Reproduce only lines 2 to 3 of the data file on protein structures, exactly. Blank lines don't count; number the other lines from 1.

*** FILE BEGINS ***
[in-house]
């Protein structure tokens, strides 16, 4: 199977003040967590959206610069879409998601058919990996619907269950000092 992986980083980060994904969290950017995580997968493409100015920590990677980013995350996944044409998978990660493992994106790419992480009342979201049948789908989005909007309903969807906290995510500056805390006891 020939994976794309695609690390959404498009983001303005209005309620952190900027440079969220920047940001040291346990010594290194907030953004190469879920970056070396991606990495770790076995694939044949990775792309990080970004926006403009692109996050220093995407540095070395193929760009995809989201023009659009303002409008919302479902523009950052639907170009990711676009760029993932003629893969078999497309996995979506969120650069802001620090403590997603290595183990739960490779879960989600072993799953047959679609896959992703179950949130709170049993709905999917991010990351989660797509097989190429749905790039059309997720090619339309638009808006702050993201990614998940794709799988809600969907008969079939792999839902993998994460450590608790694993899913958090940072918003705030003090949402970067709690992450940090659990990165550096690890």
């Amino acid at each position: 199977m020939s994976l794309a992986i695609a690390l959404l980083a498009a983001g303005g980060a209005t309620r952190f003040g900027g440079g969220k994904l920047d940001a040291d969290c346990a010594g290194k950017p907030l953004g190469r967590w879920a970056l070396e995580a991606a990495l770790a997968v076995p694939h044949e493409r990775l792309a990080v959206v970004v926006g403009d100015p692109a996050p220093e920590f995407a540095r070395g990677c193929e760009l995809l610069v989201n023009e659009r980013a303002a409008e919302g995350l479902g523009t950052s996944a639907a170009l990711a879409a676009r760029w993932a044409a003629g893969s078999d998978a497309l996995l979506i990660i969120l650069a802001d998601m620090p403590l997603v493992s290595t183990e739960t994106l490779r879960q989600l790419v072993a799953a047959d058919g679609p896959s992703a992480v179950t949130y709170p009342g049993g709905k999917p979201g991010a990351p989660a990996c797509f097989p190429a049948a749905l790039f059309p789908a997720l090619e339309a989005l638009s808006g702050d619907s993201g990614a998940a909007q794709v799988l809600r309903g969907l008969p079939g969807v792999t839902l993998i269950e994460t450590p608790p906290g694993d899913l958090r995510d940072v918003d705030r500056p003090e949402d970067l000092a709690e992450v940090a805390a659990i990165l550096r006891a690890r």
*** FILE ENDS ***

């Protein structure tokens, strides 16, 4: 199977003040967590959206610069879409998601058919990996619907269950000092 992986980083980060994904969290950017995580997968493409100015920590990677980013995350996944044409998978990660493992994106790419992480009342979201049948789908989005909007309903969807906290995510500056805390006891 020939994976794309695609690390959404498009983001303005209005309620952190900027440079969220920047940001040291346990010594290194907030953004190469879920970056070396991606990495770790076995694939044949990775792309990080970004926006403009692109996050220093995407540095070395193929760009995809989201023009659009303002409008919302479902523009950052639907170009990711676009760029993932003629893969078999497309996995979506969120650069802001620090403590997603290595183990739960490779879960989600072993799953047959679609896959992703179950949130709170049993709905999917991010990351989660797509097989190429749905790039059309997720090619339309638009808006702050993201990614998940794709799988809600969907008969079939792999839902993998994460450590608790694993899913958090940072918003705030003090949402970067709690992450940090659990990165550096690890």
């Amino acid at each position: 199977m020939s994976l794309a992986i695609a690390l959404l980083a498009a983001g303005g980060a209005t309620r952190f003040g900027g440079g969220k994904l920047d940001a040291d969290c346990a010594g290194k950017p907030l953004g190469r967590w879920a970056l070396e995580a991606a990495l770790a997968v076995p694939h044949e493409r990775l792309a990080v959206v970004v926006g403009d100015p692109a996050p220093e920590f995407a540095r070395g990677c193929e760009l995809l610069v989201n023009e659009r980013a303002a409008e919302g995350l479902g523009t950052s996944a639907a170009l990711a879409a676009r760029w993932a044409a003629g893969s078999d998978a497309l996995l979506i990660i969120l650069a802001d998601m620090p403590l997603v493992s290595t183990e739960t994106l490779r879960q989600l790419v072993a799953a047959d058919g679609p896959s992703a992480v179950t949130y709170p009342g049993g709905k999917p979201g991010a990351p989660a990996c797509f097989p190429a049948a749905l790039f059309p789908a997720l090619e339309a989005l638009s808006g702050d619907s993201g990614a998940a909007q794709v799988l809600r309903g969907l008969p079939g969807v792999t839902l993998i269950e994460t450590p608790p906290g694993d899913l958090r995510d940072v918003d705030r500056p003090e949402d970067l000092a709690e992450v940090a805390a659990i990165l550096r006891a690890r």